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Reese v. Loew's Madison Hotel Corp.

United States District Court, D. Columbia.

August 28, 2014

CREOLA C. REESE, Plaintiff,

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[Copyrighted Material Omitted]

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BERYL A. HOWELL, United States District Judge.

The plaintiff, Creola C. Reese (the " plaintiff" ), is seeking compensation for damages she sustained allegedly as a result of bed bug bites during her stay in the summer of 2010 at the Madison Hotel, located at 1177 15th Street, N.W. in Washington, D.C. and operated by Defendant Loew's Madison Hotel Corp. (the " defendant" ). See Compl. ¶ 2, ECF No. 3. She asserts two causes of action, for breach of contract and violation of the District of Columbia Consumer Protection Procedures Act (" DCCPA" ), D.C. Code § 28-3905. See Compl. ¶ ¶ 32-41. Pending before the Court are the defendant's motion to dismiss, pursuant to Federal Rule of Civil Procedure 12(b)(6), for failure to state a claim, ECF No. 2, and the plaintiff's motion for leave to file an amended complaint, pursuant to Federal Rule of Civil Procedure 15(a), ECF No. 13. For the reasons stated below, the defendant's motion to dismiss is granted and the plaintiff's motion for leave to amend her complaint is denied as futile. [1]


The Complaint and the proposed Amended Complaint, ECF No. 13-2, contain nearly identical factual allegations, compare Compl. ¶ ¶ 4-31 with Proposed First Am. Compl. (" PFAC" ) ¶ ¶ 4-33, but the proposed Amended Complaint asserts four additional claims, see PFAC ¶ ¶ 45-61. The proposed Amended Complaint also clarifies the relief sought in this lawsuit, stating that the plaintiff is seeking " $300,000 for compensatory damages, punitive damages, treble damages under D.C. Code § 28-3905(k)(1), out of pocket expenses, plus interests [sic] and costs, including attorney [sic] fees." PFAC at 11. The factual allegations made in the operative Complaint, as well as the additions set out in the proposed Amended Complaint, are summarized below.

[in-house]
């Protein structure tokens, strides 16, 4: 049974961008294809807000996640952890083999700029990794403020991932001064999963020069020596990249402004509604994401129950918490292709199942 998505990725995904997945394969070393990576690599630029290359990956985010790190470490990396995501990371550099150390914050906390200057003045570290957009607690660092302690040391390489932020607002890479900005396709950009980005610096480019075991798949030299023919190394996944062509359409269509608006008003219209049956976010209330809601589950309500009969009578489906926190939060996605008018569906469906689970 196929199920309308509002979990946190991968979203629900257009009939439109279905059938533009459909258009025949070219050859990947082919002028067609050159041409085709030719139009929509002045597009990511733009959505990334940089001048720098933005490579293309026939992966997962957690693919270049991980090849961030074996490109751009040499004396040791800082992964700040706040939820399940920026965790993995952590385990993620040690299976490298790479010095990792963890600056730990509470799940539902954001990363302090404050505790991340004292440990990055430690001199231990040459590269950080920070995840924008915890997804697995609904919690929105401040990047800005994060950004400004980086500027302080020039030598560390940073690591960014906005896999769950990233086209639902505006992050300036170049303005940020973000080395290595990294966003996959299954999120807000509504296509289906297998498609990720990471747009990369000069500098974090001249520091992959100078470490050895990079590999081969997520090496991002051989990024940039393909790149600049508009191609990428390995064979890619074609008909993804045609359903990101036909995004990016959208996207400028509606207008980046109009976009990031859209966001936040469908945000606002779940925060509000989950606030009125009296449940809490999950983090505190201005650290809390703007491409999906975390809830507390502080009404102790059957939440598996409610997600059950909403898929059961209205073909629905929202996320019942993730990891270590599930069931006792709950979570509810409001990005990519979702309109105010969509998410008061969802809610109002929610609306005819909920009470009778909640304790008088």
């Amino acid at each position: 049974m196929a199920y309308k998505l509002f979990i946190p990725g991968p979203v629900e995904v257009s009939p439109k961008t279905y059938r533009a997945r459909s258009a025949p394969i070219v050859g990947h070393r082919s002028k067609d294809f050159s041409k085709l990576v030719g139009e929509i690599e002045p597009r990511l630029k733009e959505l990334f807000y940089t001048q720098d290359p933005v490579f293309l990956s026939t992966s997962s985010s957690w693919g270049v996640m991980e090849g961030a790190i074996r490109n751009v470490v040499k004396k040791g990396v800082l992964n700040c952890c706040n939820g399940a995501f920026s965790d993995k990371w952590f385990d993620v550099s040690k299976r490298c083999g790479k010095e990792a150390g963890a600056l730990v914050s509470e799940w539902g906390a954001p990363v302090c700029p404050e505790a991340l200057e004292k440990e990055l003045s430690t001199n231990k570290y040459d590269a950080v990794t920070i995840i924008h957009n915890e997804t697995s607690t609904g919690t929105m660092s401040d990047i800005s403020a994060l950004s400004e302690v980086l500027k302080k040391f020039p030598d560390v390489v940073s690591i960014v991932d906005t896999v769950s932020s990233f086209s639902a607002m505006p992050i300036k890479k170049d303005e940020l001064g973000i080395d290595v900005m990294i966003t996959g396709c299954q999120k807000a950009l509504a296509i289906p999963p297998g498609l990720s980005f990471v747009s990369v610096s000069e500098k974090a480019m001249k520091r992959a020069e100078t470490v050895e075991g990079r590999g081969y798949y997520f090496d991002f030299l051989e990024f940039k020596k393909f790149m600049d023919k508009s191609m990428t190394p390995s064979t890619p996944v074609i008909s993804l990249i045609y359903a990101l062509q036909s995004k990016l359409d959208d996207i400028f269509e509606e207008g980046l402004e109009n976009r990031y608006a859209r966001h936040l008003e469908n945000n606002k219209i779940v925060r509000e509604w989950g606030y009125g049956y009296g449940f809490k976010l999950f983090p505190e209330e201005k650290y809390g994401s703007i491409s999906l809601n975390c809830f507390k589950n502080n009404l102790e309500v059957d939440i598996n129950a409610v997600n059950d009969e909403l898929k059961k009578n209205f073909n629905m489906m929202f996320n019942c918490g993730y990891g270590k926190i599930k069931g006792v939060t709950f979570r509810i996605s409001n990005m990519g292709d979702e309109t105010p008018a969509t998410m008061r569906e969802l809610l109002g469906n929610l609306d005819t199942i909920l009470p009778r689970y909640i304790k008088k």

The plaintiff's claims arise from her six-day stay in late July and early August, 2010 at the defendant's hotel in Washington, D.C. See generally Compl. On July 31, 2010, the plaintiff checked into the Madison Hotel and was assigned to Room 817. Id. ¶ 5. The next day, on August 1, 2010, " the plaintiff began to itch." Id. ¶ 6. She responded by " throwing the bed pillows on the floor, taking the wool blanket off the bed, summon[ing] the hotel maid to change the sheets while the plaintiff was present, and . . . request[ing] that the throw pillows remain off of the bed." Id. Despite these steps, the plaintiff alleges that she continued to experience itching. Id. ¶ 8.

The plaintiff then had the sheets changed a second time and also took the additional steps of " spreading towels in the bed and over the pillows" before going to sleep on the evening of August 2.[2] Id. ¶ ¶ 7-8. The next morning, August 3, the plaintiff found " swelling and multiple red bumps and welts on her face, neck[,] arms, hands, legs and buttocks." Id. ¶ 9. The plaintiff had the sheets on her bed changed a third time. Id. To alleviate the

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itching, the plaintiff purchased and used two over the counter antihistamines. See id. ¶ 10. Despite taking the antihistamines, the plaintiff awoke on August 4 with " more swelling, welts and lesions on her buttocks, thighs, legs, hands, face and arms." Id. ¶ 11. The plaintiff avers that the bumps now had " white heads" and " some had red rings around them." Id. The bumps " were very painful as well as itchy." Id. The plaintiff continued to use the antihistamines and " realized that she had become extremely agitated and anxious." Id.